Any Celebration is Premature


Joseph Banh
In conversation with Moataz Nasreldin, Mia Jankowicz and William Wells
The following text is excerpted from FUSE Magazine 34.4 (September 2011). In order to read the full text, you can purchase the article below.

As the revolution continues to unfold here in Egypt, it is clear that any celebratory posturing is premature, if not entirely delusional. However, recent events have undoubtedly created a rupture in the social, cultural and political landscape whereby, for the first time in decades, previously suppressed debates and discussions about issues of public concern are happening in local ahwas (coffee houses), work places, online, in the streets and in public squares. The revolution has, at least for the moment, destabilized the state’s ability to control public discourse and the circulation of ideas.

A striking aspect of the Egyptian revolution is the frenzy of creative response and accelerated cultural production that has gripped Cairo and other parts of the country. The creativity and sense of urgency expressed in the streets continue on as competing groups give voice to their visions for the country’s future. However, the question remains what legacy the revolution will have on the country’s cultural organizations, artists and art production.

Egypt’s cultural scene has been dominated and officially administered by the Ministry of Culture, which acts as both patron and censor, since it was established in 1952 following Gamal Abdel Nasser’s military coup and rise to power. Matters of taste, aesthetics, and what constitutes appropriate art and culture for the public (and, therefore, what would be funded or exhibited publicly) have been tightly controlled by the state. Despite this, a number of independent arts organizations have been gradually established outside of the purview of the Ministry of Culture, including Cairo’s Darb 1718 Contemporary Art and Culture Center; the Contemporary Image Collective (CIC); and the Townhouse Gallery.

Such spaces play a significant role in the advancement of contemporary art and cultural praxis by making space available for local artists to produce work, and by reframing the interlocking discourses of art, culture and politics beyond the control of the state. Independent art organizations also serve as a much-needed supplement to an (art) education system that has been neglected by the state, and is, therefore, out of sync with current issues and ideas that circulate in academe and the international art community.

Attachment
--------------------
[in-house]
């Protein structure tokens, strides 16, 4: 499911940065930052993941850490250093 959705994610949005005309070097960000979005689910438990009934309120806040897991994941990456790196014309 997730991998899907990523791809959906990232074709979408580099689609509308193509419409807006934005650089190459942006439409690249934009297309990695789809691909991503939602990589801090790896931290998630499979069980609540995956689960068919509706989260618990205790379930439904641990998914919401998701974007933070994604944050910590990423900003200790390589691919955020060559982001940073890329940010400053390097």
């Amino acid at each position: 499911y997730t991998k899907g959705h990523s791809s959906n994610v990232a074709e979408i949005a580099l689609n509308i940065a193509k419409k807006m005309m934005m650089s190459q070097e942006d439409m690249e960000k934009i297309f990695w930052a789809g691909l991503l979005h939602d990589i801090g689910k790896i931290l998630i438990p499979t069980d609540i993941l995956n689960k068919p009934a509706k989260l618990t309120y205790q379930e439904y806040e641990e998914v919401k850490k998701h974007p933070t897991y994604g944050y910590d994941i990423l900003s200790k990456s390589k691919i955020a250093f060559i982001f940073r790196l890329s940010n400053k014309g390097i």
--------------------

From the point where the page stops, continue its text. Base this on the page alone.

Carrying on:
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Joseph Banh is a Canadian cultural consultant, visual artist and writer currently based in Cairo, Egypt. He is interested in the dynamics of global cultural flows as expressed through contemporary cultural production.


Moataz Nasreldin, founder of Darb 1718, was born in Alexandria, Egypt, in 1961. He lives and works in Cairo. Reflecting the processes of cultural complexity currently under way in the Islamic world, his work goes beyond the particularities and boundaries and gives voice to concerns. The sense of a geopolitical and cultural context and the need to maintain a link with his land of origin are the key elements of the life and work of the artist. Using a variety of media, including sculpture, photography, video and installations, his work speaks of Egypt—its traditions, its people, its colours—without ever falling into the exotic or creating distances.

William Wells started his career in the arts in 1980, as one of the co-founders of London-based Unit Seven Studios, a multi-disciplinary artist-run collective. He also served as an educational advisor to Britain’s Arts Council and Crafts Council. In 1985, Wells moved to Cairo, where he worked for development agencies before returning to the curatorial and arts management fields, setting up art programs and agencies throughout the Middle East. In 1998, Wells established the Townhouse Gallery of Contemporary Art.

Mia Jankowicz is the Artistic Director of Contemporary Image Collective (CIC). She studied visual cultures and curatorial practice before running the international residency programme at Gasworks, London. She has contributed texts to various magazines, catalogues and readers. With Anna Colin, she has collaborated on the ongoing, independent curatorial project Disclosures.
In 2012, she will curate PhotoCairo 5, CIC’s large-scale, contemporary visual arts project.

Image Credit: Claudio Curciotti and Eleonora Trani, Egypt Reborn, 2011. Musical performance. Commissioned for the opening day of the exhibition accompanying Darb 1718′s “Art of Illustration” workshop. Image courtesy of Darb 1718.

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